5. It's not law-worthy, but I definitely think parents should be more strict about it. I had teenagers and adults coming to my door last year. I am not even going to turn my light on this year. I was really frustrated by the adults not in costume asking me for candy. Seriously, go to Target and buy a bag of candy!

  6. In the UK we sometimes get teenagers in just a mask at the door wanting money or sweets, don't think they should be, I do think an age limit should be set and if a child is trick or treating it should be with a parent if young as we also get children on their own in the dark.

    Bee happy x
    Have a delicious day!

  7. What? That's crazy. I think as long as the kid is still a kid at heart, they should be able to indulge in childhood fun. Every kid who makes an attempt at a costume gets candy at my door regardless of age. Teens with a mask in their hand get told to come back to the door with the mask on.

    I trick or treated probably well past when I should have given it up. Our cross country team would get together for the evening in full costume and go trick or treating, but I looked like a 12yr old at 17(distance runners tend to be 85 lbs.)

    1. Totally agree with you. '-)

  8. I also am not sure that it's law worthy but do believe in setting limits for your kids. My almost 9 year old son goes trick-or-treating for the experience, not the candy. He's allowed a few pieces throughout the next couple of weeks but the vast majority is given away. My almost 2 year old is going this year (her 1st) but will not be allowed any candy. It's about having fun. Older kids have the right too, but their idea of fun tends to be different and can indeed spoil younger kids experiences.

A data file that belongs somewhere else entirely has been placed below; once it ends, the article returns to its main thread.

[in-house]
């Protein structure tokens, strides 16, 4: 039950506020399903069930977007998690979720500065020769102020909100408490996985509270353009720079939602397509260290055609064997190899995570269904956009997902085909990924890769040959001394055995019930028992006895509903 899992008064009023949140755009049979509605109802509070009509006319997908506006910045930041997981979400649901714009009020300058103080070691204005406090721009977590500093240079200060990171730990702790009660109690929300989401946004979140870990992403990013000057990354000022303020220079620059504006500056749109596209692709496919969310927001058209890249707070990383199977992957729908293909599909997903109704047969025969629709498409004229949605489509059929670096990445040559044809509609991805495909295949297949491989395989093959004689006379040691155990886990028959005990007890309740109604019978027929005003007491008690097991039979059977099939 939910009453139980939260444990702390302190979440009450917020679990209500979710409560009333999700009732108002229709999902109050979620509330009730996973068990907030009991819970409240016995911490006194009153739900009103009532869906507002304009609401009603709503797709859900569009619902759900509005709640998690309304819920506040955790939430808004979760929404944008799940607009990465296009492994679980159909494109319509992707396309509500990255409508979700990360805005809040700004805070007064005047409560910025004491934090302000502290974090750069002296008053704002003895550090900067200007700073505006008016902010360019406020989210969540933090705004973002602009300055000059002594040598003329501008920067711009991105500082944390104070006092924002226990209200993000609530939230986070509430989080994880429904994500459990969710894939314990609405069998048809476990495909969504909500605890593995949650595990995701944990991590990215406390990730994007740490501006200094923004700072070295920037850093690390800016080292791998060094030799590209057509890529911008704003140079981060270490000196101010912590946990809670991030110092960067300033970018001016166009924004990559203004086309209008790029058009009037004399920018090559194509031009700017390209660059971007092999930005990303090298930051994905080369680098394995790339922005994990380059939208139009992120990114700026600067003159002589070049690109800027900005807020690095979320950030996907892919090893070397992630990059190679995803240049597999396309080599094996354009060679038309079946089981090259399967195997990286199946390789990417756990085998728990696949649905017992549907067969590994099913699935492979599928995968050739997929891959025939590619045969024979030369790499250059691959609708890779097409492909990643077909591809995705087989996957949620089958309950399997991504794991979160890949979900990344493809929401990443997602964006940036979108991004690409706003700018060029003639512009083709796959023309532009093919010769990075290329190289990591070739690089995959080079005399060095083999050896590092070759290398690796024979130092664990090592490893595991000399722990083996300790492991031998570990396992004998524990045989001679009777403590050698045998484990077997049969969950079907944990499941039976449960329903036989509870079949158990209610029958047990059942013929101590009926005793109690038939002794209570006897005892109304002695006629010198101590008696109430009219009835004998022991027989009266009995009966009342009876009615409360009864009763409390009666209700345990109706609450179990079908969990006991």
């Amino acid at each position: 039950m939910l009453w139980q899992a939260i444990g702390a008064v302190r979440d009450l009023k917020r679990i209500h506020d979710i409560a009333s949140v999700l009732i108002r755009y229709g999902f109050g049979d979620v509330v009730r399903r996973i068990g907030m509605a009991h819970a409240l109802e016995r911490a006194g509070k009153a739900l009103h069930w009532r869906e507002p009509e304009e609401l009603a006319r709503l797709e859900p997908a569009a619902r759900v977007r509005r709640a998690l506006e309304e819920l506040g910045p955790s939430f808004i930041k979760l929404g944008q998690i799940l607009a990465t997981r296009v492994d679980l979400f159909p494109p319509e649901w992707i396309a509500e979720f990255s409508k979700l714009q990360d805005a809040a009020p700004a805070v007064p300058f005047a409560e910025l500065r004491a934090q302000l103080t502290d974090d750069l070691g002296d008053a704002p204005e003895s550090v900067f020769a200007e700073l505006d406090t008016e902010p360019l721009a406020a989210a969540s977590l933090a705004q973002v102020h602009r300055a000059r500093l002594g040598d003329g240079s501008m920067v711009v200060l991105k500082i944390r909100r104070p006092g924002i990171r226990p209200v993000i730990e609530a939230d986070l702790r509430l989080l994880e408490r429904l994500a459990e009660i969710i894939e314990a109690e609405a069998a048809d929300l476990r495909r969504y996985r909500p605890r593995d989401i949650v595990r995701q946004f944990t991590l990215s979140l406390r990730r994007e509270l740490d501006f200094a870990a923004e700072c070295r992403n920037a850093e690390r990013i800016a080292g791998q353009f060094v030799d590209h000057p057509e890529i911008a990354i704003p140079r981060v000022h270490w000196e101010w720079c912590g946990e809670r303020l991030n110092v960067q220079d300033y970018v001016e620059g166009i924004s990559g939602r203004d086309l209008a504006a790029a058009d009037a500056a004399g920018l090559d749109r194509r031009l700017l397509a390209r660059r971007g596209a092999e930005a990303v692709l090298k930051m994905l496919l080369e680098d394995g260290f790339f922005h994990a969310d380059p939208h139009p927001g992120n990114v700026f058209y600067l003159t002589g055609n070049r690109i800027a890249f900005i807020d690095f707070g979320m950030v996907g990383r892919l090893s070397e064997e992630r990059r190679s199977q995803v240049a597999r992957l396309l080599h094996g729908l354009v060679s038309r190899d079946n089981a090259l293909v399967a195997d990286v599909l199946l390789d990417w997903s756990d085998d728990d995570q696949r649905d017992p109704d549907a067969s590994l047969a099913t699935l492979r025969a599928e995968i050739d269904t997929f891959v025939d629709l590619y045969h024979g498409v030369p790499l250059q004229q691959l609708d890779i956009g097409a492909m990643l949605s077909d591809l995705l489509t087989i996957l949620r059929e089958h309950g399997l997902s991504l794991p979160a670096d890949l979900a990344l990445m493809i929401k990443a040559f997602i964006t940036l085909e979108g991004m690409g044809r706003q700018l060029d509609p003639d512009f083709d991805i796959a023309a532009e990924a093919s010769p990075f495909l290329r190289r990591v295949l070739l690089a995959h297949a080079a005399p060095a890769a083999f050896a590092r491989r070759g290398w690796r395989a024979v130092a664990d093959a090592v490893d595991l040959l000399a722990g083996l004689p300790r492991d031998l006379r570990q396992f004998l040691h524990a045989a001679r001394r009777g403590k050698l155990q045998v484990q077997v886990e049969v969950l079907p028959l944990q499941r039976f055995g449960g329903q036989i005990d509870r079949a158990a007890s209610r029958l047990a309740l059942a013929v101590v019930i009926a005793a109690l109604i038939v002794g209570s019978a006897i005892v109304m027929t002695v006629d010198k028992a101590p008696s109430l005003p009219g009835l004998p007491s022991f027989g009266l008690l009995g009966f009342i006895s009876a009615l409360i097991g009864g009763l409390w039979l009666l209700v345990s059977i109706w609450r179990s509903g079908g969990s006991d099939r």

9. I think that anyone should be allowed to go trick or treating AS LONG AS THEY DRESS UP! It's kind of ridiculous the number of kids AND adults that I get at my house expecting me to dish out the candy when they aren't even dressed up. (And it's not like I'm going to turn them away if they aren't. Where I live, I'd probably get my house/car egged if I did that, plus the little ones that aren't dressed up, it's not their fault, it's the parents). Not dressing up and still coming up to my door for candy kind of ruins the holiday for me.